Tracking the pipeline will also give you the ability to construct a profile of prospects who are more likely to buy and prospects who are less likely to buy. This knowledge will help you to focus your marketing material and allow you to more accurately qualify your leads, leading to a more streamlined, more efficient and less costly sales process.
Closing the sale: the basic principles
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Successful selling is the lifeblood of any business. That's why every salesperson and business owner wants to close as many sales as possible.
Five key elements for closing sales:
- Present strong, compelling arguments quickly to your customers. You have a few minutes to connect with a customer. If you miss that window of opportunity, the prospect is often lost. Develop an opening statement designed to establish rapport with your customer. State what you and your company do well. Know your competitive advantage and define it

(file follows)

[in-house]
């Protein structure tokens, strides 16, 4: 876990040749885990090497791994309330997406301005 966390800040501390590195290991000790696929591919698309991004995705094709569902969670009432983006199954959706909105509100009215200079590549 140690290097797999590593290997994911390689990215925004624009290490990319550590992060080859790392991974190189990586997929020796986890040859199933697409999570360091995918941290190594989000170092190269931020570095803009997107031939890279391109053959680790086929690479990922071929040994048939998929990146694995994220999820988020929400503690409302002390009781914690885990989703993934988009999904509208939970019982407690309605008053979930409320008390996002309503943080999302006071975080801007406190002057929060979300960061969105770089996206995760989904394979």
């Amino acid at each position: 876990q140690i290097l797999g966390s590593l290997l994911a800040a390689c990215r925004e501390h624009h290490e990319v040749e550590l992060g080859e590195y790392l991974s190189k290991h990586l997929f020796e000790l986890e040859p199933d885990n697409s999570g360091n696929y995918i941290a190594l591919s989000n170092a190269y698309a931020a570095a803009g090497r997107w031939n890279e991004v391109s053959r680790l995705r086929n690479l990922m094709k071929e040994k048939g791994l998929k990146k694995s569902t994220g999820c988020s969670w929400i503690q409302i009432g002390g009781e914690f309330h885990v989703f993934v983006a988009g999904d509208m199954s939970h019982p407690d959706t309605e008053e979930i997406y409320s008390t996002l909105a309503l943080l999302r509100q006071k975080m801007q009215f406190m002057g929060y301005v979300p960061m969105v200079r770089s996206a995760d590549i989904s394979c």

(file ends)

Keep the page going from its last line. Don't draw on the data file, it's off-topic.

- Listen to your customers. They are your best source of information, provided that you hear what they have to say. This will give you clues and cues about their wants and needs. Develop questions that draw out information which you can use to develop the best possible service or product. The more questions you are able to get answered, the better the product you can develop
- Keep your conversation on target. Don't let your key points get lost in the clutter of too many words. Use fewer, well-focused words to hit the mark. Make your key points clearly and concisely in one or two sentences, and then stop. Instead of rambling, allow for silence